Harmony: How does Sondheim's music lend itself to piano?
Anthony: Many of the composers on the LIAISONS roster have admitted how influential Sondheim is/was to them in their careers and work. They, as well as myself, feel that the sophisticated lyric and dramatic musical components of his work lend themselves fluidly to virtuosity and incorporating a real range of sonority and color on the piano.
Harmony: There's quite a list of well known composers who contributed to this project. How does a composer go about creating unique variations without straying too far from the material?
Anthony: Certain parameters were given to the composers from the beginning, including a specified range of length for the piece, along with a request to retain the melodic material and most of the original harmonies. There was some flexibility given as to structure in the re-imagining process. What I've discovered along this journey (and what has been observed by numerous listeners and critics alike) is that each piece seems to be the perfect "marriage" between Sondheim and each individual composer's compositional style, which of course makes each piece quite unique from one another.
Harmony: What are some of your own personal favorites of Sondheim's music and the Liaisons project?
Anthony: I'm very pleased that many of my favorite songs and some surprise choices were selected during the course of the project by the composers. Many composers clearly chose their very favorite song or one very meaningful to them, and their comments during the process of re-imagining were heartfelt indeed. For myself, there really are too many to name here. I am enamored of nearly his entire output. If I had to name specific shows though, I would definitely include Sunday in the Park with George, Sweeney Todd, A Little Night Music, Company, Follies, Pacific Overtures, Into the Woods, Passion and Assassins.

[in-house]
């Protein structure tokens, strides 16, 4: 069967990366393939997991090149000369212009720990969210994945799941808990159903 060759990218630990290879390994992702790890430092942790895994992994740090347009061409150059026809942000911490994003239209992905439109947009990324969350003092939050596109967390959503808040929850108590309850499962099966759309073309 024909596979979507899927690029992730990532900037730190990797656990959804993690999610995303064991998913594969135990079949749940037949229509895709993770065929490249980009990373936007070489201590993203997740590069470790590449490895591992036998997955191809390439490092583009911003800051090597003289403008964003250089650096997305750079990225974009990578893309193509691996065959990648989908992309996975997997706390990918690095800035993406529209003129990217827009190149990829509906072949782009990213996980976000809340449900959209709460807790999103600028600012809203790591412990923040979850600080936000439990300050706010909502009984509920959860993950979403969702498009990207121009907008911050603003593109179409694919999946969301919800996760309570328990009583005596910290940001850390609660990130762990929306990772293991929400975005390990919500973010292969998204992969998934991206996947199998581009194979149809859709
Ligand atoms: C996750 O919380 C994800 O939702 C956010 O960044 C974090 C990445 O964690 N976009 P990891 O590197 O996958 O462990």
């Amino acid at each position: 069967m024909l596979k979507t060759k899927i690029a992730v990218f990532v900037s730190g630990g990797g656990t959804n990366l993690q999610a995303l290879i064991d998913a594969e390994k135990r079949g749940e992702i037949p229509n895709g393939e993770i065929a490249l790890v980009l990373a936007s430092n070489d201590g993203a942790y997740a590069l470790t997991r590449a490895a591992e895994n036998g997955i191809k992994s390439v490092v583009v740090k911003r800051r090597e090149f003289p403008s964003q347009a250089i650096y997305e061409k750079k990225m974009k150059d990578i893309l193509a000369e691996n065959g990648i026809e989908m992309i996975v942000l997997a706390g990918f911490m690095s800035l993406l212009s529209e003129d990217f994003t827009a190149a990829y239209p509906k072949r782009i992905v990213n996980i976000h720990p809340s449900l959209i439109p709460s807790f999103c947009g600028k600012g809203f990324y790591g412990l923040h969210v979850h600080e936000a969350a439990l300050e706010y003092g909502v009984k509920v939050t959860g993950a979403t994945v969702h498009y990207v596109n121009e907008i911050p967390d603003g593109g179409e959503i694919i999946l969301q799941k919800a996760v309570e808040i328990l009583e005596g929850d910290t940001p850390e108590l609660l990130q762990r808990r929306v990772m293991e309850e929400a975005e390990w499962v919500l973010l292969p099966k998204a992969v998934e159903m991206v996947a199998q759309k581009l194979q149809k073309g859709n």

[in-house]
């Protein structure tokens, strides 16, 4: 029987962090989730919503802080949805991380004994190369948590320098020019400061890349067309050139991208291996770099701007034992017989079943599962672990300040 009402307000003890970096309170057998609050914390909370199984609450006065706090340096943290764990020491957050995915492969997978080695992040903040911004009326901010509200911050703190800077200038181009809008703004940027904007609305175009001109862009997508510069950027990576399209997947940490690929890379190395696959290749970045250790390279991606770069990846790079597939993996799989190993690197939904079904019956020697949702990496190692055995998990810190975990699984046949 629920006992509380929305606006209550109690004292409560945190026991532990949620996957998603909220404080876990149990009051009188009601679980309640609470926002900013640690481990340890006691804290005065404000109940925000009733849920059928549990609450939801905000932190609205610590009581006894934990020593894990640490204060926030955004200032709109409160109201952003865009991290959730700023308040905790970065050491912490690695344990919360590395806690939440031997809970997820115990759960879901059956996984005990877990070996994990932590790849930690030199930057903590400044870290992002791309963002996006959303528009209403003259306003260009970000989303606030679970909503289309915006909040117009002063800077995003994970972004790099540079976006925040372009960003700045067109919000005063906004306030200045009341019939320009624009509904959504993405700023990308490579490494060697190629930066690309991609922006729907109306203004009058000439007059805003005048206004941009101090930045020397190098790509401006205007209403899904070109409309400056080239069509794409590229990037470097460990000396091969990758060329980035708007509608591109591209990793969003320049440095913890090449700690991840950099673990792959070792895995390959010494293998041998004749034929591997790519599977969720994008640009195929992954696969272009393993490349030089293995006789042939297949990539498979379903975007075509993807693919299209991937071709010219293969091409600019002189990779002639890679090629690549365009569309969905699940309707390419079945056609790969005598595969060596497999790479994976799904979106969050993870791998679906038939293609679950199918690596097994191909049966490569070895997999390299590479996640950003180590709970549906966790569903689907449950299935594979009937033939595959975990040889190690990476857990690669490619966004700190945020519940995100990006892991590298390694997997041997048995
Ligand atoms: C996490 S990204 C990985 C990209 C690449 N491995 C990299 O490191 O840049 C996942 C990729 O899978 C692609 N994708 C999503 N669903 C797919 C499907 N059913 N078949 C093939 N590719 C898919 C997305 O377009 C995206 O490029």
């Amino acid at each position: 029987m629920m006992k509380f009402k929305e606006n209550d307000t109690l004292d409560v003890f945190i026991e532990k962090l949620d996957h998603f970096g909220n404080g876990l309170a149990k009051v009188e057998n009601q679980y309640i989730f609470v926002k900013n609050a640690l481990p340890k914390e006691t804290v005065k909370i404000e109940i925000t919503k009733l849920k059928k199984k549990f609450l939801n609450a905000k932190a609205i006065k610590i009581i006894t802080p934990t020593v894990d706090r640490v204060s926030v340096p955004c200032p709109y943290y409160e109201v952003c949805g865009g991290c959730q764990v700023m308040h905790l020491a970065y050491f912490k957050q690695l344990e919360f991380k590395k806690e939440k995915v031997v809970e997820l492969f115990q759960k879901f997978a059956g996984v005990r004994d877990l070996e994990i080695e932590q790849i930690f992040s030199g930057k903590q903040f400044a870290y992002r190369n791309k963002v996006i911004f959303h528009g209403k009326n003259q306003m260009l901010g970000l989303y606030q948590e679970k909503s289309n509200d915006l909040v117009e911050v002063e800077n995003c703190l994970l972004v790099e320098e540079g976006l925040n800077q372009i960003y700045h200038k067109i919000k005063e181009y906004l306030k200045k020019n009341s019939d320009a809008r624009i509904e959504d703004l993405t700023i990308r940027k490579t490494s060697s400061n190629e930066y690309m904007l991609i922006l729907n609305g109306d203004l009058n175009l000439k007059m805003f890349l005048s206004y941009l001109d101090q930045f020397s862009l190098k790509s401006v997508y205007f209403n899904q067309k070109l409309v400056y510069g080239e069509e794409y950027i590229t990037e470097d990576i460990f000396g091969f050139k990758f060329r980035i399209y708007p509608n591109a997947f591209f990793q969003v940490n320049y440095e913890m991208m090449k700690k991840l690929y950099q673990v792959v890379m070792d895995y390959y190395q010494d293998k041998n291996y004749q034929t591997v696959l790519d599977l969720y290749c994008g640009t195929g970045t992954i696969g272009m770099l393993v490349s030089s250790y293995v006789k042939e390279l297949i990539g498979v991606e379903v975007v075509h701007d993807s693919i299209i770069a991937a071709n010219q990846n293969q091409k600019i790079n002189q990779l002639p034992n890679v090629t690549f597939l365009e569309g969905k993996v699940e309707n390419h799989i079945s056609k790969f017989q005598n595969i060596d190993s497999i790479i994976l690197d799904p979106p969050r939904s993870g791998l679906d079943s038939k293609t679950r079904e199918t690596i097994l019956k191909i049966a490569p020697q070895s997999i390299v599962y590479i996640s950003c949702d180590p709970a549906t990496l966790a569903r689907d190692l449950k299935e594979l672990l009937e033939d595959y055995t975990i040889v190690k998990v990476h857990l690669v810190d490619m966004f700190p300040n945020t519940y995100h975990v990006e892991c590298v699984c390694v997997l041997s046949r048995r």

Harmony: What can audiences look forward to at your concerts? You never do the same program twice, it seems. That must make for a very unique, intimate experience.
Anthony: Each program is usually tailored to the individual venue and the kind of audience that is being attracted. With 36 works on the roster, programs can be constructed in many varied lengths and formats-- some with projections as well as a film interview clip with Sondheim from the LIAISONS premiere in NYC. Some works include additional audio tracks, and others the use of the inside of the piano, along with other surprises.
In the past, many audience members have said they had no idea what to expect. Some were very familiar already with Sondheim's work and others not so. So for some it was hearing it in a completely different context and for others hearing it for the first time. Those not so familiar have commented that they were surprised to recognize melodies that they had heard before and liked, now understanding where they originated from. Those familiar with his work most of the time are delighted at how creative the settings are ... and again ... they hear the "marriage" of the composer's individual style with Sondheim. For some though ... it is a challenge, which is to be expected. One critic who was very familiar with Sondheim's work said that he was surprised to hear how well they worked without the lyrics and how recognizable and colorful the settings were.